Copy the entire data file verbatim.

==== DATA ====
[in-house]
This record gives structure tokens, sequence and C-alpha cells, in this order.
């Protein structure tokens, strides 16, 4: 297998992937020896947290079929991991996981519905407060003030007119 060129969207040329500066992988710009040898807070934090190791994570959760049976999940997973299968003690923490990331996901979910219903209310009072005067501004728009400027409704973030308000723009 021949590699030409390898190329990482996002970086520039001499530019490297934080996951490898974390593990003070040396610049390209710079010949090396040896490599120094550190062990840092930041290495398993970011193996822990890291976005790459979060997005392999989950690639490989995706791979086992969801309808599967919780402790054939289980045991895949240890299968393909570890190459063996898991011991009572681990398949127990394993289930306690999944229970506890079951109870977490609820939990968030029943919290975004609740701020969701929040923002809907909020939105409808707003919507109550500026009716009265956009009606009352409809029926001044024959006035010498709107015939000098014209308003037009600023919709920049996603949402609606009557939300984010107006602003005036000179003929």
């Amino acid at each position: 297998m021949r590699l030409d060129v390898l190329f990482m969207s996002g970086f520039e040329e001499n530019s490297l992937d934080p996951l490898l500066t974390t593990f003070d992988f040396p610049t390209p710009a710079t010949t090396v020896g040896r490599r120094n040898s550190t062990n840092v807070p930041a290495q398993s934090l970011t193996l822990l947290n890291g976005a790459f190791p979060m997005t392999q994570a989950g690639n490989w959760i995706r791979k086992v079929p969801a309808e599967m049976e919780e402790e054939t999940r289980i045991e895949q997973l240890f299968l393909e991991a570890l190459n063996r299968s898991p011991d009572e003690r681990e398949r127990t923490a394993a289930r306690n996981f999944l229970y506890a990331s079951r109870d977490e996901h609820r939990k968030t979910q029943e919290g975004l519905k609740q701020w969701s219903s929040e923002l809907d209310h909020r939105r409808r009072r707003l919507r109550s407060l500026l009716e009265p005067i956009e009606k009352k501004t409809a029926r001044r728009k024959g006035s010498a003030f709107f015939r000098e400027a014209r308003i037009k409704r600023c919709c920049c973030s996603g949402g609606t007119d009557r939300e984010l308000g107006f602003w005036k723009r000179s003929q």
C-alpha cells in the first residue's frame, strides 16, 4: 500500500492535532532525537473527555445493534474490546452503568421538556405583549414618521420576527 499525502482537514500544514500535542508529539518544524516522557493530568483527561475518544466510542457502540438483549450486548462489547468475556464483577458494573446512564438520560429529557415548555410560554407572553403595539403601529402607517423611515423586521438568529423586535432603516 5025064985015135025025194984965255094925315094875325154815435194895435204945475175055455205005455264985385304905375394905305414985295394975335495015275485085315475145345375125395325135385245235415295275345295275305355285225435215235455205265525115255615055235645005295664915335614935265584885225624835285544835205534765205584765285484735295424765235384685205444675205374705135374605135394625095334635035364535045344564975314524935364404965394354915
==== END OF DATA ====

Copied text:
[in-house]
This record gives structure tokens, sequence and C-alpha cells, in this order.
């Protein structure tokens, strides 16, 4: 297998992937020896947290079929991991996981519905407060003030007119 060129969207040329500066992988710009040898807070934090190791994570959760049976999940997973299968003690923490990331996901979910219903209310009072005067501004728009400027409704973030308000723009 021949590699030409390898190329990482996002970086520039001499530019490297934080996951490898974390593990003070040396610049390209710079010949090396040896490599120094550190062990840092930041290495398993970011193996822990890291976005790459979060997005392999989950690639490989995706791979086992969801309808599967919780402790054939289980045991895949240890299968393909570890190459063996898991011991009572681990398949127990394993289930306690999944229970506890079951109870977490609820939990968030029943919290975004609740701020969701929040923002809907909020939105409808707003919507109550500026009716009265956009009606009352409809029926001044024959006035010498709107015939000098014209308003037009600023919709920049996603949402609606009557939300984010107006602003005036000179003929």
């Amino acid at each position: 297998m021949r590699l030409d060129v390898l190329f990482m969207s996002g970086f520039e040329e001499n530019s490297l992937d934080p996951l490898l500066t974390t593990f003070d992988f040396p610049t390209p710009a710079t010949t090396v020896g040896r490599r120094n040898s550190t062990n840092v807070p930041a290495q398993s934090l970011t193996l822990l947290n890291g976005a790459f190791p979060m997005t392999q994570a989950g690639n490989w959760i995706r791979k086992v079929p969801a309808e599967m049976e919780e402790e054939t999940r289980i045991e895949q997973l240890f299968l393909e991991a570890l190459n063996r299968s898991p011991d009572e003690r681990e398949r127990t923490a394993a289930r306690n996981f999944l229970y506890a990331s079951r109870d977490e996901h609820r939990k968030t979910q029943e919290g975004l519905k609740q701020w969701s219903s929040e923002l809907d209310h909020r939105r409808r009072r707003l919507r109550s407060l500026l009716e009265p005067i956009e009606k009352k501004t409809a029926r001044r728009k024959g006035s010498a003030f709107f015939r000098e400027a014209r308003i037009k409704r600023c919709c920049c973030s996603g949402g609606t007119d009557r939300e984010l308000g107006f602003w005036k723009r000179s003929q």
C-alpha cells in the first residue's frame, strides 16, 4: 500500500492535532532525537473527555445493534474490546452503568421538556405583549414618521420576527 499525502482537514500544514500535542508529539518544524516522557493530568483527561475518544466510542457502540438483549450486548462489547468475556464483577458494573446512564438520560429529557415548555410560554407572553403595539403601529402607517423611515423586521438568529423586535432603516 5025064985015135025025194984965255094925315094875325154815435194895435204945475175055455205005455264985385304905375394905305414985295394975335495015275485085315475145345375125395325135385245235415295275345295275305355285225435215235455205265525115255615055235645005295664915335614935265584885225624835285544835205534765205584765285484735295424765235384685205444675205374705135374605135394625095334635035364535045344564975314524935364404965394354915